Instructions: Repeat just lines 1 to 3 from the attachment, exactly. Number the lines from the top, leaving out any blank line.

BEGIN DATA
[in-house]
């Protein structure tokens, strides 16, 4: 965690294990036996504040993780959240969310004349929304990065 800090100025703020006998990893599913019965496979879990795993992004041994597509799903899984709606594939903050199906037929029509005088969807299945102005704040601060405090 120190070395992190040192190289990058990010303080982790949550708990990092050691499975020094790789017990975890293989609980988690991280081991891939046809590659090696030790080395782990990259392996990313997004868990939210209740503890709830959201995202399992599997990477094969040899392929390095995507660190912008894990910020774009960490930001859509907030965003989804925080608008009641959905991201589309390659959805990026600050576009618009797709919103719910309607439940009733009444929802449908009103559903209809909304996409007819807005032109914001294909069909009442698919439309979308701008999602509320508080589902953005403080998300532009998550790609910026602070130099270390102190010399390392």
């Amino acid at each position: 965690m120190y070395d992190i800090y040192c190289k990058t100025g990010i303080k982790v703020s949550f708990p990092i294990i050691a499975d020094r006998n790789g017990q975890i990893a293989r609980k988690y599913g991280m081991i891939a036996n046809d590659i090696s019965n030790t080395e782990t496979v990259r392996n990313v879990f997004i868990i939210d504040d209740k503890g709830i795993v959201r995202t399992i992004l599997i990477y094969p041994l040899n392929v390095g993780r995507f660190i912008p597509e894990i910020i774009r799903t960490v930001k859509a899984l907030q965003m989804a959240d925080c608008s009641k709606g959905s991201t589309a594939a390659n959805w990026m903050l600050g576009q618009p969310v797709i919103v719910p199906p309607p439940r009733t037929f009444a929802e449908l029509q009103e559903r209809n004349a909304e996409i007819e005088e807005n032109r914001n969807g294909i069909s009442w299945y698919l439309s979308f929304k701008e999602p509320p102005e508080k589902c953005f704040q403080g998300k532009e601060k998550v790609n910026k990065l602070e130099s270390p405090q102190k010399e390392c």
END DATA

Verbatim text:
[in-house]
């Protein structure tokens, strides 16, 4: 965690294990036996504040993780959240969310004349929304990065 800090100025703020006998990893599913019965496979879990795993992004041994597509799903899984709606594939903050199906037929029509005088969807299945102005704040601060405090 120190070395992190040192190289990058990010303080982790949550708990990092050691499975020094790789017990975890293989609980988690991280081991891939046809590659090696030790080395782990990259392996990313997004868990939210209740503890709830959201995202399992599997990477094969040899392929390095995507660190912008894990910020774009960490930001859509907030965003989804925080608008009641959905991201589309390659959805990026600050576009618009797709919103719910309607439940009733009444929802449908009103559903209809909304996409007819807005032109914001294909069909009442698919439309979308701008999602509320508080589902953005403080998300532009998550790609910026602070130099270390102190010399390392």
């Amino acid at each position: 965690m120190y070395d992190i800090y040192c190289k990058t100025g990010i303080k982790v703020s949550f708990p990092i294990i050691a499975d020094r006998n790789g017990q975890i990893a293989r609980k988690y599913g991280m081991i891939a036996n046809d590659i090696s019965n030790t080395e782990t496979v990259r392996n990313v879990f997004i868990i939210d504040d209740k503890g709830i795993v959201r995202t399992i992004l599997i990477y094969p041994l040899n392929v390095g993780r995507f660190i912008p597509e894990i910020i774009r799903t960490v930001k859509a899984l907030q965003m989804a959240d925080c608008s009641k709606g959905s991201t589309a594939a390659n959805w990026m903050l600050g576009q618009p969310v797709i919103v719910p199906p309607p439940r009733t037929f009444a929802e449908l029509q009103e559903r209809n004349a909304e996409i007819e005088e807005n032109r914001n969807g294909i069909s009442w299945y698919l439309s979308f929304k701008e999602p509320p102005e508080k589902c953005f704040q403080g998300k532009e601060k998550v790609n910026k990065l602070e130099s270390p405090q102190k010399e390392c």